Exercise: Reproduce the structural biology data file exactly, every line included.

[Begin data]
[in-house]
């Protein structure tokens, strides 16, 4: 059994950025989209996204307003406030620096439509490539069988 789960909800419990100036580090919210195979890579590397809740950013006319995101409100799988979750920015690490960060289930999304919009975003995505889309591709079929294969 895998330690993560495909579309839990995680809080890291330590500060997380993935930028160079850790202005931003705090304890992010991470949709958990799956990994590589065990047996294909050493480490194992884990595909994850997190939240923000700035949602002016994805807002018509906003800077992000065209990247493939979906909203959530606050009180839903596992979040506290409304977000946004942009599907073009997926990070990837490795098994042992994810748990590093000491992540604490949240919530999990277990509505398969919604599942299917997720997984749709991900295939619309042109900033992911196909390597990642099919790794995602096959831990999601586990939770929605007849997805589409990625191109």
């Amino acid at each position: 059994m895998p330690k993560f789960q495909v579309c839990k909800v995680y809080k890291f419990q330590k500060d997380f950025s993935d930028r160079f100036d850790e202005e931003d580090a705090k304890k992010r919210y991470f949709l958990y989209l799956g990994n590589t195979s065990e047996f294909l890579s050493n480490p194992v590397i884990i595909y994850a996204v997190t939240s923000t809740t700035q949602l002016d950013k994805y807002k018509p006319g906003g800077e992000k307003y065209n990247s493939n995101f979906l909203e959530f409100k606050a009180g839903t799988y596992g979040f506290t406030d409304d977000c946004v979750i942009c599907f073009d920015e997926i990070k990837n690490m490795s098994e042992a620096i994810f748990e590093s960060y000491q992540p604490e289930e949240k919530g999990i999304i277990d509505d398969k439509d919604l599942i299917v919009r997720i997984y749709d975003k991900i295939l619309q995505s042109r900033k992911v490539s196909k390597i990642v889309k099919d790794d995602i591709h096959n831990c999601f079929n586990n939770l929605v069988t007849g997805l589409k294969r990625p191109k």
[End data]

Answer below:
[in-house]
């Protein structure tokens, strides 16, 4: 059994950025989209996204307003406030620096439509490539069988 789960909800419990100036580090919210195979890579590397809740950013006319995101409100799988979750920015690490960060289930999304919009975003995505889309591709079929294969 895998330690993560495909579309839990995680809080890291330590500060997380993935930028160079850790202005931003705090304890992010991470949709958990799956990994590589065990047996294909050493480490194992884990595909994850997190939240923000700035949602002016994805807002018509906003800077992000065209990247493939979906909203959530606050009180839903596992979040506290409304977000946004942009599907073009997926990070990837490795098994042992994810748990590093000491992540604490949240919530999990277990509505398969919604599942299917997720997984749709991900295939619309042109900033992911196909390597990642099919790794995602096959831990999601586990939770929605007849997805589409990625191109």
């Amino acid at each position: 059994m895998p330690k993560f789960q495909v579309c839990k909800v995680y809080k890291f419990q330590k500060d997380f950025s993935d930028r160079f100036d850790e202005e931003d580090a705090k304890k992010r919210y991470f949709l958990y989209l799956g990994n590589t195979s065990e047996f294909l890579s050493n480490p194992v590397i884990i595909y994850a996204v997190t939240s923000t809740t700035q949602l002016d950013k994805y807002k018509p006319g906003g800077e992000k307003y065209n990247s493939n995101f979906l909203e959530f409100k606050a009180g839903t799988y596992g979040f506290t406030d409304d977000c946004v979750i942009c599907f073009d920015e997926i990070k990837n690490m490795s098994e042992a620096i994810f748990e590093s960060y000491q992540p604490e289930e949240k919530g999990i999304i277990d509505d398969k439509d919604l599942i299917v919009r997720i997984y749709d975003k991900i295939l619309q995505s042109r900033k992911v490539s196909k390597i990642v889309k099919d790794d995602i591709h096959n831990c999601f079929n586990n939770l929605v069988t007849g997805l589409k294969r990625p191109k």